Dear Parents and Carers

I have embarked upon a quality assurance module to promote healthy eating. I have attended a course led by Brighton and Hove City Council’s Healthy Choice Team, met a set of standards to attain the Healthy Choice Award and completed a City and Guilds accredited Level 2 in Food Safety and Hygiene. I am working through the set of standards required to attain the Healthy Early Years (HEY) certificate.

I was interested to learn about the latest guidance regarding healthy eating in our children at such an important developmental time. We hear in the news about children in primary schools underachieving as they sit at school slumped over their desks, tired from insufficient energy in their food. It may be tempting to provide lots of high energy food but this just creates dramatic highs which can dip energy levels even lower after a short time. Other parents, eager to feed their children healthily, feed their children the healthy diet that they eat themselves, high in low fat, low sugar and high fibre. Unfortunately, this can stop a growing child from obtaining the nutrients they need and too much fibre can be detrimental to a small child. I thought it may be useful to provide a little guidance of the sort of balance that is helpful to ensure that a young child is given the opportunity to maintain the energy levels to comfortably survive a day of work and play whilst providing the correct vitamins and minerals to develop a healthy body and mind. This is not a check list for you to see if you come up to scratch, merely some guidance notes for you to utilise as you see fit for your own children and circumstances.

Establishing a healthy diet
Toddlers and young children need plenty of energy and nutrients to grow and develop. Exposing them to a balanced diet will help establish healthy eating patterns.
Young children need: –
* more fat, particularly healthy fats, as low fat diets may not provide enough calories
* less fibre than other groups as fibre may cause indigestion and poor absorption of certain
* nutrient and energy dense foods as diets are often low in vitamins A, C and D, and iron and zinc
* smaller portions than adults due to smaller capacity
* regular pattern of meals and snacks, every 2-3 hours

* daily variations in appetites so toddlers should eat according to appetites rather than portion size

Menu planning tips
* Serve a variety of foods in a menu cycle of no less than 3 weeks
* Choose a ‘rainbow’ of colours to make food attractive and offer a range of nutrients
* Offer different textures – crisp, crunchy, chewy and soft to increase appeal
* Provide varied flavours but avoid meals combining too many different or new tastes
* Offer finger food as well as foods requiring cutlery to add variation at mealtimes
* Use seasonal fruit or vegetables; substitute tinned or frozen ones when choices are limited

Bread, rice, potatoes, pasta and other starchy food
Offer starchy foods at every meal and as part of some snacks. Use a mixture of white and wholegrain pasta and rice (e.g. 50/50), and wholemeal and white breads as wholegrain can be too filling. Offer a range of grains such as couscous, rice, noodles and pasta – all of these combine well with vegetables. Offer low-sugar, low-salt breakfast cereals such as Weetabix, Rice Crispies and porridge. Avoid high-fat processed potato products such as waffles or Smiley Faces.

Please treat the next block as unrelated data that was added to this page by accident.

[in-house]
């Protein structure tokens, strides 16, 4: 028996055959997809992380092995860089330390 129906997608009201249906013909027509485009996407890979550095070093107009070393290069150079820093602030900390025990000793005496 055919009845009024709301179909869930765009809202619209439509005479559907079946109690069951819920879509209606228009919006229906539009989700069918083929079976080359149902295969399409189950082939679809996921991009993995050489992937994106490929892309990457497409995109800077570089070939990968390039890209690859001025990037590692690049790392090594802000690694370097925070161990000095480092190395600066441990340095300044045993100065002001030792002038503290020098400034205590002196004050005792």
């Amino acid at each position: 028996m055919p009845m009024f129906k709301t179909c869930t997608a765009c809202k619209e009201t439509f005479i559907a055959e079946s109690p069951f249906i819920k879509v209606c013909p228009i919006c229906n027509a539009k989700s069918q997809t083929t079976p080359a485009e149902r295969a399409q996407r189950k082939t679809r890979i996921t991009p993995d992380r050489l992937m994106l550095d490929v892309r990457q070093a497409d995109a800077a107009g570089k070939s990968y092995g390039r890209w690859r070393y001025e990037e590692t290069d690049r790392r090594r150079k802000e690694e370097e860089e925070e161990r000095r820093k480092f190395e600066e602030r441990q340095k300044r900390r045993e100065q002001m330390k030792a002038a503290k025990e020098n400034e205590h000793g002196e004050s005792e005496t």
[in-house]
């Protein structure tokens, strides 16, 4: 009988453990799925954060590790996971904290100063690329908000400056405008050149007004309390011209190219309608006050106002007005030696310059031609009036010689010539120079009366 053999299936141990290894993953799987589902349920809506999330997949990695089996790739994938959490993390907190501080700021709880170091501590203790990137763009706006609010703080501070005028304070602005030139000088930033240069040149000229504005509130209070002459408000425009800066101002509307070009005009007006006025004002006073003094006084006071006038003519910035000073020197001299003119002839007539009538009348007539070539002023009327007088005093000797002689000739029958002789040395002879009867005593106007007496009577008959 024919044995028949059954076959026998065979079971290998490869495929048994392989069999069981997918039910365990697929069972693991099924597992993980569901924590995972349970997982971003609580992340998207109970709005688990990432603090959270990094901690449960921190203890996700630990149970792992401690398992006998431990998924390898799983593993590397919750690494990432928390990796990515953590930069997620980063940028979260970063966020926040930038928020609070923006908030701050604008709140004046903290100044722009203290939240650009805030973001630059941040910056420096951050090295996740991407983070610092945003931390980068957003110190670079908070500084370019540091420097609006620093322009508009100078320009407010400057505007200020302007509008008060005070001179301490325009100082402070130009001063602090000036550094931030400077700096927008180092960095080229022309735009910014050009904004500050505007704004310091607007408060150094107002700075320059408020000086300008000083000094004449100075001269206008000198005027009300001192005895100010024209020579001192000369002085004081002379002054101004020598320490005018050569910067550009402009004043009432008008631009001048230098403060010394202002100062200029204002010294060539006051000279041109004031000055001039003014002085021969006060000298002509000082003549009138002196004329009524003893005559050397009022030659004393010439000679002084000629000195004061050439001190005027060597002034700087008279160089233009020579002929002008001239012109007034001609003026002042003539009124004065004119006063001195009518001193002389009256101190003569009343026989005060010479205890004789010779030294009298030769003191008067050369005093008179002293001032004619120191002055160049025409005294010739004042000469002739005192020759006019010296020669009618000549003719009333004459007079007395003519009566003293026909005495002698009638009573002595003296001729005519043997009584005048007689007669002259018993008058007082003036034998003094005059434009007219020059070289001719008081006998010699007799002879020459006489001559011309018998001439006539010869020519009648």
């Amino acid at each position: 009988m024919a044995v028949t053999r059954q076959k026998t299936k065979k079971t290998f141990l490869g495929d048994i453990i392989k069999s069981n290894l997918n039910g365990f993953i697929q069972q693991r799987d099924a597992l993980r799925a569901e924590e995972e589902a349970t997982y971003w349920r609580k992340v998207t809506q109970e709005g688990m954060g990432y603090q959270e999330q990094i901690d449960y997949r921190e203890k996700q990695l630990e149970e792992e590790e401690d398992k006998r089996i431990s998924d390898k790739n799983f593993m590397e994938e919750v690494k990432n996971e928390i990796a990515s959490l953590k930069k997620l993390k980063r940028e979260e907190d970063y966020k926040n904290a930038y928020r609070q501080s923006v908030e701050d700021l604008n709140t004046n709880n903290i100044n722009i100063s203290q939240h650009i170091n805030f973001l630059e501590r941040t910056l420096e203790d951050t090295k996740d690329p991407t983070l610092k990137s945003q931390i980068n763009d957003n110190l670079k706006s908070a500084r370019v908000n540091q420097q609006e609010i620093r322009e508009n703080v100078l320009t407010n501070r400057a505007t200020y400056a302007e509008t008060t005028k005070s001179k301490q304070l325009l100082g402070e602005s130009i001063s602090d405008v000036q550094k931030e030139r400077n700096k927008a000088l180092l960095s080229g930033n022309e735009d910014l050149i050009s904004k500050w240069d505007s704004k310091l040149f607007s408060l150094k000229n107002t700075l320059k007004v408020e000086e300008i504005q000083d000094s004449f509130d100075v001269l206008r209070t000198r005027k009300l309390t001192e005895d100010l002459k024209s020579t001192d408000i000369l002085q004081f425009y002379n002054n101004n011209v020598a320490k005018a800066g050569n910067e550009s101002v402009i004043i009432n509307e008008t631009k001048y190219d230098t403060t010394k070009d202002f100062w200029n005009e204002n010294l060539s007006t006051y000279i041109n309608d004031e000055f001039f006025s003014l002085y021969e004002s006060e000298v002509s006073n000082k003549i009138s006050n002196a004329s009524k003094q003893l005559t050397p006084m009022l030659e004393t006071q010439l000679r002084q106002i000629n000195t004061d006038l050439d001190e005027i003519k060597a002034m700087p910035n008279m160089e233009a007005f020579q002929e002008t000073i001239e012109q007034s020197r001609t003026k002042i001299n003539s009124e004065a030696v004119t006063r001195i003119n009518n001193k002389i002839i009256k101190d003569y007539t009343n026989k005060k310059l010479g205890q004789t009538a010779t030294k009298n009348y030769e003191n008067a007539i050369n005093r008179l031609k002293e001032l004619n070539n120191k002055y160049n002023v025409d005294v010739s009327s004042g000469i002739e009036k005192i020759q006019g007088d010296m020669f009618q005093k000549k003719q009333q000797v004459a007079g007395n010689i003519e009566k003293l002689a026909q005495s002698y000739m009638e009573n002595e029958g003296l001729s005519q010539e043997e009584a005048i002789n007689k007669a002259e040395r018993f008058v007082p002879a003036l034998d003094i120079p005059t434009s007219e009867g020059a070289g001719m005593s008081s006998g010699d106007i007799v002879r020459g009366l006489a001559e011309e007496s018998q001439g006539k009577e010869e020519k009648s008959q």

Fruit and vegetables
Offer 1-2 types of fruit and 2-3 vegetables each day (1 portion = size of child’s handful). Avoid cooking practices that reduce vitamin content, such as overcooking; cutting up and leaving in water a long time before cooking; or cooking early and reheating. Present as appealing and
easy to eat: raw, as finger foods; cut up into small portions; added to salads, soups or main meals. Offer dried fruit and fruit juice only at mealtimes, not as snacks. Use tinned vegetables
and pulses with low or no added salt and sugar.

Milk and dairy foods
Offer at 2-3 meals and snacks each day. Provide whole milk and full-fat dairy products for
children up to 2 years (for extra fat and vitamins). Introduce semi-skimmed milk gradually after the age of 2, provided the child is a good eater with a varied diet. Offer plain drinking milk
(without added sugar) as an accompaniment to meals not a replacement. Offer plain yoghurts,
Greek yoghurts and fromage frais (without added sugar or other additives)

Meat, fish, eggs, beans & non-dairy sources of protein
Include foods from this group in all main meals (excluding breakfast). Offer meals based on red meat (beef, lamb, pork) a minimum of twice a week. Offer fish twice a week, including at least 1 portion of oily fish (salmon, mackerel, etc.). Choose good quality versions (low fat, low salt) of processed meat products such as sausages and offer no more than once a week. Do not give any whole nuts (including peanuts) to children under 5 years due to risk of choking.

Foods and drinks high in fat and/or sugar
Serve small amounts no more than a few times a week – not instead of foods from other food
groups. Use some butter and polyunsaturated oils (sunflower, olive or rapeseed oil) in cooking. Provide desserts that are fruit and/or milk based. Give toddlers healthy choice home-baked products with fruit for some desserts. Serve dried fruit with meals and not as snacks to prevent tooth decay. Avoid adding sugar (or salt) to foods for young children.

More information can be obtained from the following websites.
Above all, try to ensure that as adults we are good role models demonstrating a positive attitude towards food and meal times as an enjoyable, social part of family life wherever possible.
Heather Johns BA (Hons) Early Years